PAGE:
Surely the act of abbreviating an anime title to three syllables has a name...? And what is that name? (some of these will show my age)

║                  Full Name                  ║ Shortened ║
║ Kodomo no Omocha                            ║ Kodocha   ║
║ Jungle wa Itsumo Hare nochi Guu             ║ Hareguu   ║
║ Ore no Imouto ga Konnani Kawaii Wake ga Nai ║ Oreimo    ║
║ Fruits Basket                               ║ Furuba    ║
║ Japanese Animation                          ║ Anime     ║
  • You ask a different question then in your title. Do you want to know what the name of the Abreviated title is, or the ACT of abreviating the title.
    – Dimitri mx
    Oct 31 '15 at 13:03
  • 1
    @Dimitrimx Based off the examples and since he didn't provide a show the asker is definitely wanting to know what the act of abbreviating the title is called.
    – giraffesyo
    Oct 31 '15 at 13:08
  • The act of abbreviating a title is still an abbreviation (俺妹), regardless of of the amount of characters or syllables. Not everything has to have a unique name.
    – кяαzєя
    Oct 31 '15 at 13:09
  • @MichaelMcQuade I hope it is the other way around. As just like Krazer stated, that is just abbreviating.
    – Dimitri mx
    Oct 31 '15 at 13:14

For what it's worth, in Japanese, you would call this particular sort of abbreviation a 略称 ryakushou or 略語 ryakugo, both of which basically just mean "abbreviation". There isn't an anime-specific term for this sort of thing or anything.

I should mention that abbreviated names of anime are more commonly four syllables than three-syllables, at least in recent years. "Hareguu" is Ha-re-gu-u (actually, these are morae rather than syllables, which is why this may not be obvious if you're unfamiliar with Japanese); "Oreimo" is O-re-i-mo; and Fruits Basket is frequently "Furubasu" Fu-ru-ba-su in Japanese. There is a nice table of these on Nicopedia (JP).

As a side point of interest, this blog (JP) collates abbreviated names for anime of recent seasons - for example, 2015 winter, spring, summer, and fall. (Obviously, machine translation is going to fail spectacularly for this sort of thing, so this is only relevant if you can read some Japanese.)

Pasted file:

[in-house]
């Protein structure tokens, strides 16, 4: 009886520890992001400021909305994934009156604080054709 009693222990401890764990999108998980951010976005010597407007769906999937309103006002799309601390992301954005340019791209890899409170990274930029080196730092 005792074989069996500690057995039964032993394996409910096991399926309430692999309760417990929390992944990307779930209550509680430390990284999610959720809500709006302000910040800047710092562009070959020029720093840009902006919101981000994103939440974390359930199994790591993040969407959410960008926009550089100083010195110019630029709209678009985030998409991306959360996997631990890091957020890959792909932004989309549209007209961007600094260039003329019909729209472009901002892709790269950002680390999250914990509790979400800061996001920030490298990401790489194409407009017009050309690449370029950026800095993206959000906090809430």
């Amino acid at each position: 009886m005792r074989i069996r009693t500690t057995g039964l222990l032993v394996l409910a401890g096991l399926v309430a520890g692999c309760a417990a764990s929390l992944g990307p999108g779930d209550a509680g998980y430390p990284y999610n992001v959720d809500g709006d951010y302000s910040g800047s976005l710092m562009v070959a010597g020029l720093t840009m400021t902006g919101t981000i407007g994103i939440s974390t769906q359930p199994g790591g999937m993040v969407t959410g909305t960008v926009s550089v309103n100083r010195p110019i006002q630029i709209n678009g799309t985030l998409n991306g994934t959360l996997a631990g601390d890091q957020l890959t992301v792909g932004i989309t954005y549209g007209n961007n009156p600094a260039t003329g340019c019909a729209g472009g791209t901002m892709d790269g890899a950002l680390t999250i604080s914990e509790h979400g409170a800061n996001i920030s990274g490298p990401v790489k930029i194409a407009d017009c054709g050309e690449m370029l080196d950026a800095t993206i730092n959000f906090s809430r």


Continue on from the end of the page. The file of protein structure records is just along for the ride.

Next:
The name for the abbreviated word resulting from the combination is a Portmanteau

A portmanteau is linguistic blend of words in which parts of multiple words, or their phones (sounds), and their meaning are combined into a new word.

A very common type of portmanteau that is used within the Japanese language is forming one word from the beginnings of 2 other words.

A Sino-Japanese example is the name 東大 (Tōdai) for the University of Tokyo, in full 東京大学 (Tōkyō daigaku). With borrowings, typical results are words such as パソコン (pasokon), meaning personal computer (PC), which despite being formed of English elements does not exist in English; it is a uniquely Japanese contraction of the English personal computer (パーソナル・コンピュータ pāsonaru konpyūta?). Another example, Pokémon (ポケモン?), is a contracted form of the English words pocket (ポケット poketto?) and monsters (モンスター monsutā?). A famous example of a blend with mixed sources is karaoke (カラオケ karaoke?), blending the Japanese word for empty (空 kara?) and the English word orchestra (オーケストラ ōkesutora?). - source

As for the act of abbreviating, it is sometimes revered to as linguistic word blending or word contracting and more commonly known as abbreviating. The amount of syllables has no effect on the terminology used to describe this act.

  • 4
    Linguists tend to refer to portmanteaus as 'blends', although the examples in your answer are really just clipping (also called truncation). Portmanteaus have two meanings packed into one word, as Humpty says. Clipped compounds have the same meaning as the original compound; they're just shorter.
    – user225
    Nov 1 '15 at 10:35

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